Being the neurotic, risk-averse lawyer that I am, I am leaning more towards to Option 2. But I guess my question is, if I do go back to Korea, how valuable will my experience be considered once I come back to the States? I will most likely be doing transactional work in Korean law. I don't have HUGE ambitions of Big Law (would be nice, but ultimately, goal is really to just live comfortably financially), but I'm worried that by the time I can come back, my experience would not be relevant/marketable at all (for any legal position). Should I just try to stick it out and stay here, or is it not too damaging to go back for now to make some money?


This sounds so tough, and very personal. I think the best thing to do is to contact a recruiter. They know much more about the legal market, and marketability than any of us. Sure, we'll have some anecdotes, but for real statistics and situations, they would know best.

My instinct is to go with option 1 if you're ever planning on coming back to the States, assuming you love your BF (or fiance?) and not doing it just for the immigration status. Option 2 to me seems like you're just kicking the can and will have to deal with it again later. Or go with option 3, convince your BF to move to Korea with you and live happily ever after!

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Re: Value of international legal experience?

Postby Anonymous User » Fri Jun 08, 2018 1:24 pm

I would consider Hong Kong opportunities that require practicing U.S. law and pay a nice COLA. I assume you are fluent in Korean. The market in Hong Kong is on fire right now and there are many, many Korean language skills required positions. CLS/NYU slightly below median is totally in range for those firms. All of the big name brands need people right now, and you should be able to transfer back to the U.S. if you do a good job there after a year.

If that isn't a possibility, I would try to get married as soon as possible in order to expedite your work visa. You should also be able to find something in New York coming from C/N with median grades.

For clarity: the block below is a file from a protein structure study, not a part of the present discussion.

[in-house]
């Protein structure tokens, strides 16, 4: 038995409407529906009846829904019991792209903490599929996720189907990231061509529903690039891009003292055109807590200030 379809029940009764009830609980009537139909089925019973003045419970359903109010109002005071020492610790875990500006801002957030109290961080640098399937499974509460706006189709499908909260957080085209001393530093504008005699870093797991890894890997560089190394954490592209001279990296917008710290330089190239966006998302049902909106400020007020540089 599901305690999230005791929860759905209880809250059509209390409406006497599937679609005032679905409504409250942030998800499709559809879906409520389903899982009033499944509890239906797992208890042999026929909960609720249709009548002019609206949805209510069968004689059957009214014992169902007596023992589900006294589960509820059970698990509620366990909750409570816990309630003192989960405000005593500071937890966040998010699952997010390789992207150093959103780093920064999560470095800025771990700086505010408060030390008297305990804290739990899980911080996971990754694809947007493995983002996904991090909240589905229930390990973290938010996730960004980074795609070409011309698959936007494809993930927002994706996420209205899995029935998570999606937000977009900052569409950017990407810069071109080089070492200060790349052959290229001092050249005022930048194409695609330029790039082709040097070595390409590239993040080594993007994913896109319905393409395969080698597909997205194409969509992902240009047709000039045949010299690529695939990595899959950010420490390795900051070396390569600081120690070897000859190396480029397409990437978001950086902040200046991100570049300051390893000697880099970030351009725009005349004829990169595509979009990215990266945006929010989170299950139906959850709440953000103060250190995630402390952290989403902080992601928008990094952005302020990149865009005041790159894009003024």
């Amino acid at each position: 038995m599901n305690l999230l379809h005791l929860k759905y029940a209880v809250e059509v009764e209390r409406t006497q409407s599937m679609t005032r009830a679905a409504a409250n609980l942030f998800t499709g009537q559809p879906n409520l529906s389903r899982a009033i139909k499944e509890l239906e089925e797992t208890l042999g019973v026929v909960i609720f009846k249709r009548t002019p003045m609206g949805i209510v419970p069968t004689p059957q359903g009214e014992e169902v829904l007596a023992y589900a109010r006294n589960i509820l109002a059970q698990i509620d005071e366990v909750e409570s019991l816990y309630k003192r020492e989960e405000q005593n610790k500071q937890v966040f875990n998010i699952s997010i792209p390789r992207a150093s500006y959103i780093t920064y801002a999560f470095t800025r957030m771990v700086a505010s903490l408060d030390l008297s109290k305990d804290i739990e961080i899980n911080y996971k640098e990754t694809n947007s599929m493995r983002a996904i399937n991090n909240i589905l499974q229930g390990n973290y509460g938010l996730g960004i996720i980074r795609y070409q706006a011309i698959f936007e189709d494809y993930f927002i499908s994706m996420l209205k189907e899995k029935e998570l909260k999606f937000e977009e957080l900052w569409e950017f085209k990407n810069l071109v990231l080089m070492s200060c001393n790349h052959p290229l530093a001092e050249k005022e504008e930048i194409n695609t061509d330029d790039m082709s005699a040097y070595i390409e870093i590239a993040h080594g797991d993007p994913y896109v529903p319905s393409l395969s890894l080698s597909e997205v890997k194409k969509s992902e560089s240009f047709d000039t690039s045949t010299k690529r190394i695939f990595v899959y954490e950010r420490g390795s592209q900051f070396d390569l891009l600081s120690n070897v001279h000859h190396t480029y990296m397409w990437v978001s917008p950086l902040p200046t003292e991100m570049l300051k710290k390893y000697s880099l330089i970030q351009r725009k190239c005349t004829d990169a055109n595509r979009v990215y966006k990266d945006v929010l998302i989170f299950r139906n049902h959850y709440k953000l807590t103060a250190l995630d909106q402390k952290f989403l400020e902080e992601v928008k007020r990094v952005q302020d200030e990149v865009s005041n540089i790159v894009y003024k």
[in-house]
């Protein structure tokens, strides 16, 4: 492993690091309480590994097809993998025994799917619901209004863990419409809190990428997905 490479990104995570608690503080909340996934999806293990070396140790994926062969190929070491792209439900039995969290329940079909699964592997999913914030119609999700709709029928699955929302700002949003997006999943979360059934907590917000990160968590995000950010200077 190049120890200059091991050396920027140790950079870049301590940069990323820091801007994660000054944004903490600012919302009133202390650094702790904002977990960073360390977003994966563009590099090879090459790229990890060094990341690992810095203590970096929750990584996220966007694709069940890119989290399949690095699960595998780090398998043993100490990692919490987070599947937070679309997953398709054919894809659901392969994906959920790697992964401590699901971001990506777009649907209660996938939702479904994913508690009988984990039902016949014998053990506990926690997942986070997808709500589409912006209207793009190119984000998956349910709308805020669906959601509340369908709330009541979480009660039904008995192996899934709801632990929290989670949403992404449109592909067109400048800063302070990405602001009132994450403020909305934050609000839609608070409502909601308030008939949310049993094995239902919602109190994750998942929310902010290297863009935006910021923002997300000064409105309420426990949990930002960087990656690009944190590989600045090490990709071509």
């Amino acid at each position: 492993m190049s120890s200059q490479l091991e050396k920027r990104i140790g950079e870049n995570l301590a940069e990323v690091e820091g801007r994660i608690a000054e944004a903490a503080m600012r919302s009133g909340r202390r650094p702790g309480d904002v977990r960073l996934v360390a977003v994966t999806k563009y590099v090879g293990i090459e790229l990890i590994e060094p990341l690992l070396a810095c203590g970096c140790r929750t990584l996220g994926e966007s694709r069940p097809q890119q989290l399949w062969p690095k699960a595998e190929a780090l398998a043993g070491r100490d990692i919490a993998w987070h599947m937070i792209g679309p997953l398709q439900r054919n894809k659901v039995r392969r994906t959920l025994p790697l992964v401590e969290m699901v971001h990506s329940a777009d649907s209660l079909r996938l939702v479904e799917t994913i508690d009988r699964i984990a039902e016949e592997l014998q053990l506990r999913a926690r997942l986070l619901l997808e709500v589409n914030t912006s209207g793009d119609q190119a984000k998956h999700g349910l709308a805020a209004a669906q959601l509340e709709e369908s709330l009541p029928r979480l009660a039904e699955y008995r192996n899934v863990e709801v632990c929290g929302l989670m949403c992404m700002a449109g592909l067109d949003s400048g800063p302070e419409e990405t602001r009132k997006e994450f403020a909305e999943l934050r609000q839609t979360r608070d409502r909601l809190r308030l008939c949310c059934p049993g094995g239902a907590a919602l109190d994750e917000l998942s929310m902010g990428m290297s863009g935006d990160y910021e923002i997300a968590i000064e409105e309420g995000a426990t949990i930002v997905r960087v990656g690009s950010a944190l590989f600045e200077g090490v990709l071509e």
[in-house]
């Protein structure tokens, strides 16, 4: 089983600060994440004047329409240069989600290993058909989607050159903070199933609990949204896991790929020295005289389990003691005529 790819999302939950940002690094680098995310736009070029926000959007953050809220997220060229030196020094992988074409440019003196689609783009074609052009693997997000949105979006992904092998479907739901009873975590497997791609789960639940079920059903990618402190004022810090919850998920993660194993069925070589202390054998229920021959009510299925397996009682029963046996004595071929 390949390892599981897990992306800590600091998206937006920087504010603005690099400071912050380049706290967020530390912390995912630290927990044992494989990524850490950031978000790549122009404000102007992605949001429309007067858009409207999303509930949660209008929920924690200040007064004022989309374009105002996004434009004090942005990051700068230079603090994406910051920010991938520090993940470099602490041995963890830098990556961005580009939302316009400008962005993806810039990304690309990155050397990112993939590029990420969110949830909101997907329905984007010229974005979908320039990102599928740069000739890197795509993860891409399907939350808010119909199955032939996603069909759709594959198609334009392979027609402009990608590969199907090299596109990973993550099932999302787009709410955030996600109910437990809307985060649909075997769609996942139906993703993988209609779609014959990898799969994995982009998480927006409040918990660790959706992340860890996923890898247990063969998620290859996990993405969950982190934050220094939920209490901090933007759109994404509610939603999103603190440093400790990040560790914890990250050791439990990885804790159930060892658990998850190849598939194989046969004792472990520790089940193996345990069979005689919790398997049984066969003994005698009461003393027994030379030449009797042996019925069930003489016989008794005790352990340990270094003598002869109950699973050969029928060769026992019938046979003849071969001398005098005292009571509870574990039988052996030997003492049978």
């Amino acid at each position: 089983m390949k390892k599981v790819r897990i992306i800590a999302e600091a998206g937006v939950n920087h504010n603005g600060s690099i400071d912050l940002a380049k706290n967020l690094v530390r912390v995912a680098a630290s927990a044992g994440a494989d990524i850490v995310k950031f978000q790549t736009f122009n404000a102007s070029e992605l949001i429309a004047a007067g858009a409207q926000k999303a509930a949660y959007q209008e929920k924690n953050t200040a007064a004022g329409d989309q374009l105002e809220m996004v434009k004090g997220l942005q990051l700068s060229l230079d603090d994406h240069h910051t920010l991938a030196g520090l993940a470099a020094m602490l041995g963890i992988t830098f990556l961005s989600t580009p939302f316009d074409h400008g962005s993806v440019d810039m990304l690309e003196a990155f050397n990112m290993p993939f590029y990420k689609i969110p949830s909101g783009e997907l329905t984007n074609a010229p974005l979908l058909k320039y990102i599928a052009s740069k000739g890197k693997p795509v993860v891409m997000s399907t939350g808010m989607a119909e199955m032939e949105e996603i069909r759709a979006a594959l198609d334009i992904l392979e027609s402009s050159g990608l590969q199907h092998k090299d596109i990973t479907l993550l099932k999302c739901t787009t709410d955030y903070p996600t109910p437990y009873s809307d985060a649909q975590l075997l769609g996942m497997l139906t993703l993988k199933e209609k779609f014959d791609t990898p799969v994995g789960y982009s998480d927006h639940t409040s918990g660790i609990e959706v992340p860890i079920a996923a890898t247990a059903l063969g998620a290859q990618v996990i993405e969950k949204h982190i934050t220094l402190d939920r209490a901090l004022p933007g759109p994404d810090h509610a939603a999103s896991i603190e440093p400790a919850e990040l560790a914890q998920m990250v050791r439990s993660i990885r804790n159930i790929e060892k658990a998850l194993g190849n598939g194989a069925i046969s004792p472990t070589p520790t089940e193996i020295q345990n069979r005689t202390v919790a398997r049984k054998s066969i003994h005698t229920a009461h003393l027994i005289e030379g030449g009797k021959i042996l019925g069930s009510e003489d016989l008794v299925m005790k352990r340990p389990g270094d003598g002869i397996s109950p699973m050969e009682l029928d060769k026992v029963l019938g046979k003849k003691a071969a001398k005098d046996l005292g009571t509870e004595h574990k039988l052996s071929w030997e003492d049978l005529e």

JWalker

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Re: Value of international legal experience?

Postby JWalker » Sun Jun 10, 2018 3:45 am

Anonymous User wrote:I would consider Hong Kong opportunities that require practicing U.S. law and pay a nice COLA. I assume you are fluent in Korean. The market in Hong Kong is on fire right now and there are many, many Korean language skills required positions. CLS/NYU slightly below median is totally in range for those firms. All of the big name brands need people right now, and you should be able to transfer back to the U.S. if you do a good job there after a year.

If that isn't a possibility, I would try to get married as soon as possible in order to expedite your work visa. You should also be able to find something in New York coming from C/N with median grades.


Speaking as a T6 graduate from a few years back who started his legal career in Korea, I agree with this post. Based on my personal experience and hearsay, regardless of immigration status it is highly if not extremely unlikely that you will be able to lateral to a "legit" legal job in the U.S. from a Korean firm (even if that firm were to be, let's just say, K&C, BKL, etc.), as whether you started your career at a U.S. or UK firm truly makes all the difference in the world. To be blunt, U.S./UK firms just don't seem to take candidates with no U.S. experience seriously.

On that note, if you can find literally anything in the U.S., take it. If not, do try to find something in Hong Kong instead, preferably in big law.

Npret

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Re: Value of international legal experience?

Postby Npret » Sun Jun 10, 2018 6:46 am

If you want to stay in the US, the only sure way is to marry your boyfriend. I think you can still do your one year OPT that should be enough for a firm to hire you. I’m not sure why you haven’t set that up yet,

If you leave, your changes of coming back are extremely low compared to the sure immigration path of marriage and staying here. You don’t have a job in Korea either, so that’s an uncertain and risky path.

If you’ve graduated, you must be running out of time. I would have a quick ceremony and apply. You can do a larger ceremony later.

You think the risk averse option is going home, but the risk averse thing is to stay now instead of hoping things work out. You only need enough money to be above the poverty line to get to stay as a spouse.